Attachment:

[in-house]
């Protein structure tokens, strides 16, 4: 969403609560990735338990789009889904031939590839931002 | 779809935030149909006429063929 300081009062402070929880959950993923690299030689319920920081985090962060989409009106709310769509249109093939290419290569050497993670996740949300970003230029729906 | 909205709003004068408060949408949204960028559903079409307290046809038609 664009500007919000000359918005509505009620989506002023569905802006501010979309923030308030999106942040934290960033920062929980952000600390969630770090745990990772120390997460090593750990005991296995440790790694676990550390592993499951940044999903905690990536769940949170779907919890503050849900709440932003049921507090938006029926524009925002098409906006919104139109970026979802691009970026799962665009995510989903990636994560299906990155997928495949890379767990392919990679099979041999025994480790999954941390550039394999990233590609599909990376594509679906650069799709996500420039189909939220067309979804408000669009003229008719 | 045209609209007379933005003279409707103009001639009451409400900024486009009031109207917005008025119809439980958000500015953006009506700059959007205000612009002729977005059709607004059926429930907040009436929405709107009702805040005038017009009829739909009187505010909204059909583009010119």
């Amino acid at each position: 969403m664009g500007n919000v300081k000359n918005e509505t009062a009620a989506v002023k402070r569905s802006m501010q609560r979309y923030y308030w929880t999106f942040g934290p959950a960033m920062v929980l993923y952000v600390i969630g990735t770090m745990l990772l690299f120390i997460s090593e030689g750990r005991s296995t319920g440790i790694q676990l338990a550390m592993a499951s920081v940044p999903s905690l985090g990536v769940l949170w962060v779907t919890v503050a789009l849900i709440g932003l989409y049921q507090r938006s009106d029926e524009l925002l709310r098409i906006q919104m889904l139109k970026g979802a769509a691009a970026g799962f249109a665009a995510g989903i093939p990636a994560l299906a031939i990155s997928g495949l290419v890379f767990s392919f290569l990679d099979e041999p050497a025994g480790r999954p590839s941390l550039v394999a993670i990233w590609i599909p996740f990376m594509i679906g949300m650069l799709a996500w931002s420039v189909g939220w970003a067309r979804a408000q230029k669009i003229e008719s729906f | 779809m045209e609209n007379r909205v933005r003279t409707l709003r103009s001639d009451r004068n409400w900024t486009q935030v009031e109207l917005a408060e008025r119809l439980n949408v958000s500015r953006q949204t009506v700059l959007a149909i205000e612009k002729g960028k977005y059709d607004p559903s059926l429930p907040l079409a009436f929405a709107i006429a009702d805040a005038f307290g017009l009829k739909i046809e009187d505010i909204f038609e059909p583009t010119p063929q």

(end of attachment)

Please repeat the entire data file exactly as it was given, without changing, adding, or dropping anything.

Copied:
[in-house]
């Protein structure tokens, strides 16, 4: 969403609560990735338990789009889904031939590839931002 | 779809935030149909006429063929 300081009062402070929880959950993923690299030689319920920081985090962060989409009106709310769509249109093939290419290569050497993670996740949300970003230029729906 | 909205709003004068408060949408949204960028559903079409307290046809038609 664009500007919000000359918005509505009620989506002023569905802006501010979309923030308030999106942040934290960033920062929980952000600390969630770090745990990772120390997460090593750990005991296995440790790694676990550390592993499951940044999903905690990536769940949170779907919890503050849900709440932003049921507090938006029926524009925002098409906006919104139109970026979802691009970026799962665009995510989903990636994560299906990155997928495949890379767990392919990679099979041999025994480790999954941390550039394999990233590609599909990376594509679906650069799709996500420039189909939220067309979804408000669009003229008719 | 045209609209007379933005003279409707103009001639009451409400900024486009009031109207917005008025119809439980958000500015953006009506700059959007205000612009002729977005059709607004059926429930907040009436929405709107009702805040005038017009009829739909009187505010909204059909583009010119």
């Amino acid at each position: 969403m664009g500007n919000v300081k000359n918005e509505t009062a009620a989506v002023k402070r569905s802006m501010q609560r979309y923030y308030w929880t999106f942040g934290p959950a960033m920062v929980l993923y952000v600390i969630g990735t770090m745990l990772l690299f120390i997460s090593e030689g750990r005991s296995t319920g440790i790694q676990l338990a550390m592993a499951s920081v940044p999903s905690l985090g990536v769940l949170w962060v779907t919890v503050a789009l849900i709440g932003l989409y049921q507090r938006s009106d029926e524009l925002l709310r098409i906006q919104m889904l139109k970026g979802a769509a691009a970026g799962f249109a665009a995510g989903i093939p990636a994560l299906a031939i990155s997928g495949l290419v890379f767990s392919f290569l990679d099979e041999p050497a025994g480790r999954p590839s941390l550039v394999a993670i990233w590609i599909p996740f990376m594509i679906g949300m650069l799709a996500w931002s420039v189909g939220w970003a067309r979804a408000q230029k669009i003229e008719s729906f | 779809m045209e609209n007379r909205v933005r003279t409707l709003r103009s001639d009451r004068n409400w900024t486009q935030v009031e109207l917005a408060e008025r119809l439980n949408v958000s500015r953006q949204t009506v700059l959007a149909i205000e612009k002729g960028k977005y059709d607004p559903s059926l429930p907040l079409a009436f929405a709107i006429a009702d805040a005038f307290g017009l009829k739909i046809e009187d505010i909204f038609e059909p583009t010119p063929q």